The United States has long understood the concept of resilience in cyberspace. The National Institute of Standards and Technology has been developing the framework and guidelines. The European Union in 2017 stressed cyber resilience in a report on cybersecurity strategy. In September, it drafted a bill on cyber resilience, which calls for manufacturers of devices connecting to cyberspace to have greater responsibility for security.
Korea, too, must establish a national response system to strengthen its cyber resiliency. The public sector, infrastructure facilities and key services should be evaluated for their readiness to respond to various threats and cyberattacks and checked to make necessary improvements. A key to a national response system is governance and legislation. The roles and liabilities of each government office in charge of cyber security must be accurately defined. A command center should be activated for comprehensive action to unite the capabilities and functions divided among government offices. Offices must share information and cooperate with one another. Since such an interaction requires a legal mandate, a basic law on cybersecurity must be enacted.

A systematic response system also needs to be set up. The state must draw up response guidelines for various scenarios and make authorities familiar with them. The guidelines must be checked to see if they are workable through cyber crisis drills. The Yoon Suk-yeol administration has specified institutionalization of a cybersecurity committee through the law in its 110 national agendas. But the formation of the committee and legal procedures have not taken place. Necessary manpower, technology and an industrial ecosystem should be built. The government proposed to nurture 100,000 cybersecurity experts and strategically promote the security industry. But more detailed and effective actions must follow to build a practical foundation for cybersecurity.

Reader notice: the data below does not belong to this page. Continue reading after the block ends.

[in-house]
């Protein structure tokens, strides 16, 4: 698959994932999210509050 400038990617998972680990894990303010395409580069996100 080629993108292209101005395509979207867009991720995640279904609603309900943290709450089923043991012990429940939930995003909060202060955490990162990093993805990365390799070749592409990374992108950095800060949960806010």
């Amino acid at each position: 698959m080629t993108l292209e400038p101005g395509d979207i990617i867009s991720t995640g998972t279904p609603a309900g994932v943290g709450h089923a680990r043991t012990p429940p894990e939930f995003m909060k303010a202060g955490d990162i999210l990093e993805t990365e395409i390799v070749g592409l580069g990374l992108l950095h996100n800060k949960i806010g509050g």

It is foolish to hope to avoid all cyber threats. There is a limit to defenses, as North Korea and other states with malign motives continue to carry out sophisticated cyber offensives. That raises the need to secure cyber deterrence so that the other party is aware of the risk if it carries out a cyberattack. The U.S. has been enhancing cyber deterrence to fend off any potential cyberattacks.
In 2018, the U.S. Defense Department established a preemptive strategy against an imminent threat of cyberattack. It would preemptively interfere — and take action ― before an enemy launches a cyberattack. The U.S. employs so-called “persistent engagement” with adversaries to constantly interfere with malicious activities to destabilize their attack capacity. For instance, the U.S. adopted the Hunt Forward strategy to remove threats in the cyber domain against the U.S. and its allies in advance. South Korea does not have any cyber defense and operation strategies and plans, tactics or combat rules. The government must set a clear direction in developing strategies and technologies for the military to deal with cyber threats.
In his “Theory of Risk Society of Modernity,” German sociologist Ulrich Beck projected that risk checking will become a regular habit in 21st century society. A major factor for risks is science and tech development, particularly cyberspace. That space has become a hotbed for national interests where the people, companies and society all rely on. The government has set its digital strategy to upgrade the economic and social foundations to meet the environment where digital has become a norm. But a digital environment without control over risks can turn Korea into a dangerous society. It has become a national duty to control and manage risks in cyberspace and build a powerful system against cyber disasters.
Translation by the Korea JoongAng Daily staff.